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Friday, March 14, 2008

Stop rebellions, Museveni tells Great Lakes

KAMPALA - Countries of the Great Lakes region must not support rebels against each other, terrorism or the smuggling of weapons, President Museveni has warned. “We don’t want to hear that any country in this region is smuggling weapons into another country for subversion and terrorism.”

M7 was speaking at the opening of the third extra-ordinary meeting of eastern African defence and security ministers in Kampala. The chiefs were preparing to create a joint defence force, or EASBRIG, that can be deployed to stop trouble in the member states. Participants were drawn from Burundi, the Comoros, Djibouti, Eritrea, Ethiopia, Kenya, Madagascar, Mauritius, Rwanda, the Seychelles, Somalia, Sudan and Uganda.

M7, who heads the force’s summit of presidents, called for deeper African political and economic integration. “We must not let anyone sabotage our shared defence and security strategies,” he added. He also warned against “the dangers of weak, fragile and failed states”, calling for unity as the continent generates “quantitative growth and qualitative transformation.” He condemned divisive politics and urged the participants to speed up the formation of the force so as to strengthen security in the continent. The brigade will be ready by 2010, said Rwanda’s defence minister, Gen. Marcel Gastonia, who heads the council of ministers. But he urged member states to fulfill their financial obligations. Earlier, Museveni had argued that Africans needed to handle their own security, which was why four other such forces would be created across Africa.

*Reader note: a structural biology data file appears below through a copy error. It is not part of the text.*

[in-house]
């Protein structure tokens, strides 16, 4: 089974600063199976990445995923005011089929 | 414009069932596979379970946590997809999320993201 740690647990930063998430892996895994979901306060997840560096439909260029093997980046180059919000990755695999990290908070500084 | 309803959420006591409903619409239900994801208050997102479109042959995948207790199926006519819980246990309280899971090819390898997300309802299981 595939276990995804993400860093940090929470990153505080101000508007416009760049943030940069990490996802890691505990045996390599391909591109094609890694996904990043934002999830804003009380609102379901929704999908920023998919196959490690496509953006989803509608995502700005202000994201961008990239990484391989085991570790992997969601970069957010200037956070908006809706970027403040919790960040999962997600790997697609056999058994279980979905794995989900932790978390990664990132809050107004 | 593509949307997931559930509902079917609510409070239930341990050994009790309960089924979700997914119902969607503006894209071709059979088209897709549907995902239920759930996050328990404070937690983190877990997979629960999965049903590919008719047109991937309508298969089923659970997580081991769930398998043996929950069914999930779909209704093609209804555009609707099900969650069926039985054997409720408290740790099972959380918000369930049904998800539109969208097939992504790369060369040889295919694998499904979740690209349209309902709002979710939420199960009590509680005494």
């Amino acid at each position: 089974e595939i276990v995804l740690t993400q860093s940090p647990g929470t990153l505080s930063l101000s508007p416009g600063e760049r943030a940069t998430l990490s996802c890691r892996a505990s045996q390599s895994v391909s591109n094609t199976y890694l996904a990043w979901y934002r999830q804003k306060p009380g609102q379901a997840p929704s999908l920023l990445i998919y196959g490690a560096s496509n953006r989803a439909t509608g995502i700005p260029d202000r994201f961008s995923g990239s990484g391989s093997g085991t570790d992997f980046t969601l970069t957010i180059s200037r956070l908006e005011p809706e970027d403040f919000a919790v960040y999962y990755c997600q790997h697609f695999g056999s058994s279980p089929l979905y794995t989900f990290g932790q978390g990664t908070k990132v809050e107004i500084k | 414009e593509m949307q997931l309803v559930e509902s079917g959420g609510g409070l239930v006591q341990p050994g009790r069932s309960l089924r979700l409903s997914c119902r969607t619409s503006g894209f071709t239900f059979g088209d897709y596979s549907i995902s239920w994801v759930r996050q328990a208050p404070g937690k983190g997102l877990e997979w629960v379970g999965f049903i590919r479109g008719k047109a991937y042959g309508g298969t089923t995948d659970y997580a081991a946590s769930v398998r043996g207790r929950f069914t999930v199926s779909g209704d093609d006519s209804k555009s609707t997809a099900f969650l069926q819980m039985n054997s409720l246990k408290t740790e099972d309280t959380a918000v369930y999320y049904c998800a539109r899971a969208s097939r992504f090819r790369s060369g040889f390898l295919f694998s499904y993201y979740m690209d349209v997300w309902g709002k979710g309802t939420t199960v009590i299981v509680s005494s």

Eastern Africa, according to Museveni, is the most challenging in terms of security. He cited the border of Eritrea and Ethiopia, Somalia, Darfur and the Comoros. “I have been engaging my brothers President Isaias of Eritrea and Prime Minister Zenawi to resolve that issue Those brothers know my views.” Commenting on Darfur, Museveni said Arabs and Africans could live together despite their different cultures if “fundamental issues” were addressed. Citing the violent ethnic riots between Chinese, Indians and Malays that nearly tore Malaysia apart in 1969, Museveni argued: “They sat down and found a win-win formula that has seen all the groups work together to transform their country.”

Turning to other hot spots, Museveni noted that Somalia’s problem was not tribal or religious, but under-development, which he said cut across Africa. “We also need to help Comoros which is being disturbed by mercenaries. We must uphold the comprehensive peace agreement in Sudan. We must cement the achievements in Burundi.” He criticised people such as MPs who, he said, frustrate investment in Africa. “These MPs waste so much time. They don’t know their historical mandate.”
He said the political class treated business people like criminals and yet, according to him, investors bring money and jobs. M7 said civil servants were only famous for going to Washington and other capitals to look for aid. “These people belong to a group I call Uganda Beggars Association,” triggering laughter.

He attacked a concept of sustainable development. “It is fifty years since independence. Can you imagine a woman with a sustainable pregnancy? A child should be born, grow into a teenager and eventually an adult. Why are we not developing to the next stage towards qualitative transformation?” he asked.

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